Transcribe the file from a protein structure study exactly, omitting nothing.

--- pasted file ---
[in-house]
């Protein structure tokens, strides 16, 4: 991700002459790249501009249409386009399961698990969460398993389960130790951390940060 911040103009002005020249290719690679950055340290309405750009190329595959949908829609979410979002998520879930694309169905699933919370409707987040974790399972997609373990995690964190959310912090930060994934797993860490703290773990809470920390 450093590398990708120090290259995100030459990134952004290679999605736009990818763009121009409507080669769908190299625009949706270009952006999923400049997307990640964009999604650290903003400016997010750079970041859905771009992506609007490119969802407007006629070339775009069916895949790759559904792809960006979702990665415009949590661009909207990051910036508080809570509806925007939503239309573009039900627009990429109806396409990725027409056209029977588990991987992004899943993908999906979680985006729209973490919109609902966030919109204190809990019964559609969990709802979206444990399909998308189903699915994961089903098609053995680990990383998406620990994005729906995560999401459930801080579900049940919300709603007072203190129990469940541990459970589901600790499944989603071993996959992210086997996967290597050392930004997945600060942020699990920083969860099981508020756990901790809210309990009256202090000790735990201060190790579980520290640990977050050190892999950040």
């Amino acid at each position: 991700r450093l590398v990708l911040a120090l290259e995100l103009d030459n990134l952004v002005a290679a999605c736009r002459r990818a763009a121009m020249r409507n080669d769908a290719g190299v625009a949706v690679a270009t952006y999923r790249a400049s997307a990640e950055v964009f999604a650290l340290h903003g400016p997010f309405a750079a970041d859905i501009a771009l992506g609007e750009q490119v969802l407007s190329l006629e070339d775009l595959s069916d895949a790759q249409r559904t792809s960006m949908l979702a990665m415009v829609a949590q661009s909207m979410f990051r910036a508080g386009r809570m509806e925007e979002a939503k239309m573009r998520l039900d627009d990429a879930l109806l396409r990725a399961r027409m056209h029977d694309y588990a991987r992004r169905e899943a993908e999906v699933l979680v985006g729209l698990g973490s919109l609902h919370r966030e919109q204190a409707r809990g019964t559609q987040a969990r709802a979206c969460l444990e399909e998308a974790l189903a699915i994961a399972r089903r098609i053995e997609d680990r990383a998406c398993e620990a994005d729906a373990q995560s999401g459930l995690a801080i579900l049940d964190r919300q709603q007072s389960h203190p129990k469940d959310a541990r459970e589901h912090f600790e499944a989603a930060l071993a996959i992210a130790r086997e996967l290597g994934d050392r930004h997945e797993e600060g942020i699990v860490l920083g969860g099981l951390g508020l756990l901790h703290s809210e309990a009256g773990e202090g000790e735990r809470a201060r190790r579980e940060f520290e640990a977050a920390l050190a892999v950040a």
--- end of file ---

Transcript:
[in-house]
């Protein structure tokens, strides 16, 4: 991700002459790249501009249409386009399961698990969460398993389960130790951390940060 911040103009002005020249290719690679950055340290309405750009190329595959949908829609979410979002998520879930694309169905699933919370409707987040974790399972997609373990995690964190959310912090930060994934797993860490703290773990809470920390 450093590398990708120090290259995100030459990134952004290679999605736009990818763009121009409507080669769908190299625009949706270009952006999923400049997307990640964009999604650290903003400016997010750079970041859905771009992506609007490119969802407007006629070339775009069916895949790759559904792809960006979702990665415009949590661009909207990051910036508080809570509806925007939503239309573009039900627009990429109806396409990725027409056209029977588990991987992004899943993908999906979680985006729209973490919109609902966030919109204190809990019964559609969990709802979206444990399909998308189903699915994961089903098609053995680990990383998406620990994005729906995560999401459930801080579900049940919300709603007072203190129990469940541990459970589901600790499944989603071993996959992210086997996967290597050392930004997945600060942020699990920083969860099981508020756990901790809210309990009256202090000790735990201060190790579980520290640990977050050190892999950040």
């Amino acid at each position: 991700r450093l590398v990708l911040a120090l290259e995100l103009d030459n990134l952004v002005a290679a999605c736009r002459r990818a763009a121009m020249r409507n080669d769908a290719g190299v625009a949706v690679a270009t952006y999923r790249a400049s997307a990640e950055v964009f999604a650290l340290h903003g400016p997010f309405a750079a970041d859905i501009a771009l992506g609007e750009q490119v969802l407007s190329l006629e070339d775009l595959s069916d895949a790759q249409r559904t792809s960006m949908l979702a990665m415009v829609a949590q661009s909207m979410f990051r910036a508080g386009r809570m509806e925007e979002a939503k239309m573009r998520l039900d627009d990429a879930l109806l396409r990725a399961r027409m056209h029977d694309y588990a991987r992004r169905e899943a993908e999906v699933l979680v985006g729209l698990g973490s919109l609902h919370r966030e919109q204190a409707r809990g019964t559609q987040a969990r709802a979206c969460l444990e399909e998308a974790l189903a699915i994961a399972r089903r098609i053995e997609d680990r990383a998406c398993e620990a994005d729906a373990q995560s999401g459930l995690a801080i579900l049940d964190r919300q709603q007072s389960h203190p129990k469940d959310a541990r459970e589901h912090f600790e499944a989603a930060l071993a996959i992210a130790r086997e996967l290597g994934d050392r930004h997945e797993e600060g942020i699990v860490l920083g969860g099981l951390g508020l756990l901790h703290s809210e309990a009256g773990e202090g000790e735990r809470a201060r190790r579980e940060f520290e640990a977050a920390l050190a892999v950040a």